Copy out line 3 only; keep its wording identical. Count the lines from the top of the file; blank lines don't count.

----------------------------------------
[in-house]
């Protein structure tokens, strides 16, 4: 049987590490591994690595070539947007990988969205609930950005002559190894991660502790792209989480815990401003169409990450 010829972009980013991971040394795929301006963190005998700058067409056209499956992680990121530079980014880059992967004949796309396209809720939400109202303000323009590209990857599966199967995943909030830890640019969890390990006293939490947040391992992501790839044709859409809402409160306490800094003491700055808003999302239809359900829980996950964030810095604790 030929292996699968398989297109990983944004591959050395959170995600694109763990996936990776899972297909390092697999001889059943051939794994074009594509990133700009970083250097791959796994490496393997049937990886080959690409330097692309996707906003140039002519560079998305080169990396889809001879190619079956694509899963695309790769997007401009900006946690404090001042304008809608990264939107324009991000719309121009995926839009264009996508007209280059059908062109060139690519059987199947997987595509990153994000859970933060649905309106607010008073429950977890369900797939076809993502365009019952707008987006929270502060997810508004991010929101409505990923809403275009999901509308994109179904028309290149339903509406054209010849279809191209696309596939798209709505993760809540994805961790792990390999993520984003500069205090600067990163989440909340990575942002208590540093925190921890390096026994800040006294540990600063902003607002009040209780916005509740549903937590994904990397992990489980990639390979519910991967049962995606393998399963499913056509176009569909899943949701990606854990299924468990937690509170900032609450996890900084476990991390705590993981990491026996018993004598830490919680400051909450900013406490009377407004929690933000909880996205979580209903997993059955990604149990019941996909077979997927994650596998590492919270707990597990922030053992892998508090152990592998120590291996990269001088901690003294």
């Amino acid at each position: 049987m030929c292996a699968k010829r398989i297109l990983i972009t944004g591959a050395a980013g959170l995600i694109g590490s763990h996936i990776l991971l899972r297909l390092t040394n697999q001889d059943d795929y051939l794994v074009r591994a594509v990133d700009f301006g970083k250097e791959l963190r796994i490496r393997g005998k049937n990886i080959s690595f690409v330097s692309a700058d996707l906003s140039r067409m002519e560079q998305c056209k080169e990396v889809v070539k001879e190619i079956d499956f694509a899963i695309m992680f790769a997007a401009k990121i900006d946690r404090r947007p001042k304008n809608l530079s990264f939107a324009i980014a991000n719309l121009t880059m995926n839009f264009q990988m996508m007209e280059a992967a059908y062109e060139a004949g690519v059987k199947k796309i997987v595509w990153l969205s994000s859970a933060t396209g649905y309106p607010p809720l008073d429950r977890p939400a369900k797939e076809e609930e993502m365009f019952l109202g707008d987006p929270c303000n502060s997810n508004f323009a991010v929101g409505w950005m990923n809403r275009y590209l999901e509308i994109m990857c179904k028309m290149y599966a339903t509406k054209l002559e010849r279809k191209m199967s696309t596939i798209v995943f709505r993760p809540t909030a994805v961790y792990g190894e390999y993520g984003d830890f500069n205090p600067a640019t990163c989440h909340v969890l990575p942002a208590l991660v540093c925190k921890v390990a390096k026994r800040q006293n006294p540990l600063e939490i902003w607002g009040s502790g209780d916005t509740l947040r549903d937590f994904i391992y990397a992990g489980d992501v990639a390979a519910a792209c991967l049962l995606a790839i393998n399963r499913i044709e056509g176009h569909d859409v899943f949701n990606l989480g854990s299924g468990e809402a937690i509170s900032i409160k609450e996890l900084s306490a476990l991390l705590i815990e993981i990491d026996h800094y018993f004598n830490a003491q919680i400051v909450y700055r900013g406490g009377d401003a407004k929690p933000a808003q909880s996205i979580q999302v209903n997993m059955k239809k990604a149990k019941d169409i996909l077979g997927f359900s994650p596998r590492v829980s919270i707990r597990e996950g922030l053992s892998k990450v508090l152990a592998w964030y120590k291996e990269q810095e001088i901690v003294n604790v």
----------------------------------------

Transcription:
């Amino acid at each position: 049987m030929c292996a699968k010829r398989i297109l990983i972009t944004g591959a050395a980013g959170l995600i694109g590490s763990h996936i990776l991971l899972r297909l390092t040394n697999q001889d059943d795929y051939l794994v074009r591994a594509v990133d700009f301006g970083k250097e791959l963190r796994i490496r393997g005998k049937n990886i080959s690595f690409v330097s692309a700058d996707l906003s140039r067409m002519e560079q998305c056209k080169e990396v889809v070539k001879e190619i079956d499956f694509a899963i695309m992680f790769a997007a401009k990121i900006d946690r404090r947007p001042k304008n809608l530079s990264f939107a324009i980014a991000n719309l121009t880059m995926n839009f264009q990988m996508m007209e280059a992967a059908y062109e060139a004949g690519v059987k199947k796309i997987v595509w990153l969205s994000s859970a933060t396209g649905y309106p607010p809720l008073d429950r977890p939400a369900k797939e076809e609930e993502m365009f019952l109202g707008d987006p929270c303000n502060s997810n508004f323009a991010v929101g409505w950005m990923n809403r275009y590209l999901e509308i994109m990857c179904k028309m290149y599966a339903t509406k054209l002559e010849r279809k191209m199967s696309t596939i798209v995943f709505r993760p809540t909030a994805v961790y792990g190894e390999y993520g984003d830890f500069n205090p600067a640019t990163c989440h909340v969890l990575p942002a208590l991660v540093c925190k921890v390990a390096k026994r800040q006293n006294p540990l600063e939490i902003w607002g009040s502790g209780d916005t509740l947040r549903d937590f994904i391992y990397a992990g489980d992501v990639a390979a519910a792209c991967l049962l995606a790839i393998n399963r499913i044709e056509g176009h569909d859409v899943f949701n990606l989480g854990s299924g468990e809402a937690i509170s900032i409160k609450e996890l900084s306490a476990l991390l705590i815990e993981i990491d026996h800094y018993f004598n830490a003491q919680i400051v909450y700055r900013g406490g009377d401003a407004k929690p933000a808003q909880s996205i979580q999302v209903n997993m059955k239809k990604a149990k019941d169409i996909l077979g997927f359900s994650p596998r590492v829980s919270i707990r597990e996950g922030l053992s892998k990450v508090l152990a592998w964030y120590k291996e990269q810095e001088i901690v003294n604790v």